This morning, chewing on two passages which make reference to idols. One speaks of the plight of those who make them, the other of the path before those who turn from them. One of the folly of bowing before gods made by human hands, the other of the fruit associated with the pursuit of the living and true God.
. . . you turned to God from idols to serve the living and true God, and to wait for His Son from heaven, whom He raised from the dead, Jesus who delivers us from the wrath to come.
(1Thessalonians 1:9b-10 ESV)
That was the word on the street concerning what had happened in Thessalonica. Though Paul had only been allowed to stay there a few short weeks (Acts 17:1-10), the precious seed of the gospel had been sown, and the power of the Spirit of God had taken hold. And what happened there had gone viral, their faith in God spoken of everywhere (1:8).
They were known for their “work of faith and labor of love and steadfastness of hope” (1:5). Becoming “an example to all the believers in Macedonia and Achaia” (1:7).
They were alive! Living life, and living it to the full. Shaking things up for the kingdom, they were not only followers of the Way, but they were “imitators” of the risen Lord (1:6).
What a contrast to the other passage I read describing those who turn from God to serve idols made by human hands.
The idols of the nations are silver and gold,
the work of human hands.
They have mouths, but do not speak;
they have eyes, but do not see;
they have ears, but do not hear,
nor is there any breath in their mouths.
Those who make them become like them,
so do all who trust in them!
(Psalm 135:15-18 ESV)
Inanimate. Lifeless. Moving their mouths but nothing of lasting substance spoken. Eyes wide open yet blind. Ears capable of hearing only, “Wah, wah, wah!”
Worship silver and gold, and expect, eventually, to be as desensitized as silver and gold. No real feeling. Nothing much to offer but an inert existence.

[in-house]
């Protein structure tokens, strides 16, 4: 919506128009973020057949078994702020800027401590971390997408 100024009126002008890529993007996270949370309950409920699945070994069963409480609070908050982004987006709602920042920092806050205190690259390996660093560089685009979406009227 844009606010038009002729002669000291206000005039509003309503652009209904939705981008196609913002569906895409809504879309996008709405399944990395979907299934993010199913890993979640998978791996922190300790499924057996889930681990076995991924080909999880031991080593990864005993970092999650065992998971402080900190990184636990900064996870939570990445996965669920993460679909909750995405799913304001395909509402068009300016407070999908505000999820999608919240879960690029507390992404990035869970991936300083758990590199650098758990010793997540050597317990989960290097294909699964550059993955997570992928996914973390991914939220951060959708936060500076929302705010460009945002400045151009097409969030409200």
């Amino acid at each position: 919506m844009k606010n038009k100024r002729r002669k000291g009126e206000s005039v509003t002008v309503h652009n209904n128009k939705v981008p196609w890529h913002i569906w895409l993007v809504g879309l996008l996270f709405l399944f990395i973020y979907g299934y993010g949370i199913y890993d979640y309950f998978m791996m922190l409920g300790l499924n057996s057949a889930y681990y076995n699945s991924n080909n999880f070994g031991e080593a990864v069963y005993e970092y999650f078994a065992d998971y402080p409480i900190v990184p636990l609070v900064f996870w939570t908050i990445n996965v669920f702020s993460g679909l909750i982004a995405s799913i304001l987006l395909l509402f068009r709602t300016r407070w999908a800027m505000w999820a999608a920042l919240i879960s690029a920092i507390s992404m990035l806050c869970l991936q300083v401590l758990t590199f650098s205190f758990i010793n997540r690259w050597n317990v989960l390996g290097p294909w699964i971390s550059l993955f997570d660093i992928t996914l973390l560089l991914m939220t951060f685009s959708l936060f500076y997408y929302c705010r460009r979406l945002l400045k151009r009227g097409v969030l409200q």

But really, today in our context, for most of us silver and gold aren’t the valuable treasures we use to fashion our idols. Instead, the precious material with which we craft our idols is our time.
Show me where someone puts in their time and I’ll show you what they are trusting in. Show me what consumes their week, and it may be a pretty good indicator of what they are looking to for self-realization and self-satisfaction. And that which they have fashioned, not with silver and gold but with minutes and hours, and placed on the altar of their priorities, is that which eventually defines them. Their identity becomes encased in “time idols” of their own making. Those who make such time idols and trust in these time idols become like their time idols. Because these time idols rob the time deserving of the God who made time, the God who gives to each man and woman limited time, ends up not getting their time at all.
And at the end of the day, these time idols are just as lifeless and just as inert as silver and gold idols. And “those who make them become like them.” Desensitized to the life they were created for. Never really finding the fulfillment they were made for. No real investment in the future. No legacy left outside of time. Nothing of eternal value.
O, to be like the Thessalonians and turn from our time idols to serve the living and true God. To be spoken about in time-transcending, heavenly realms as those marked by our work of faith, our labor of live, and our steadfastness of hope.
Marks not made by our human hands, but by His grace. A legacy not for our boasting, but for His glory.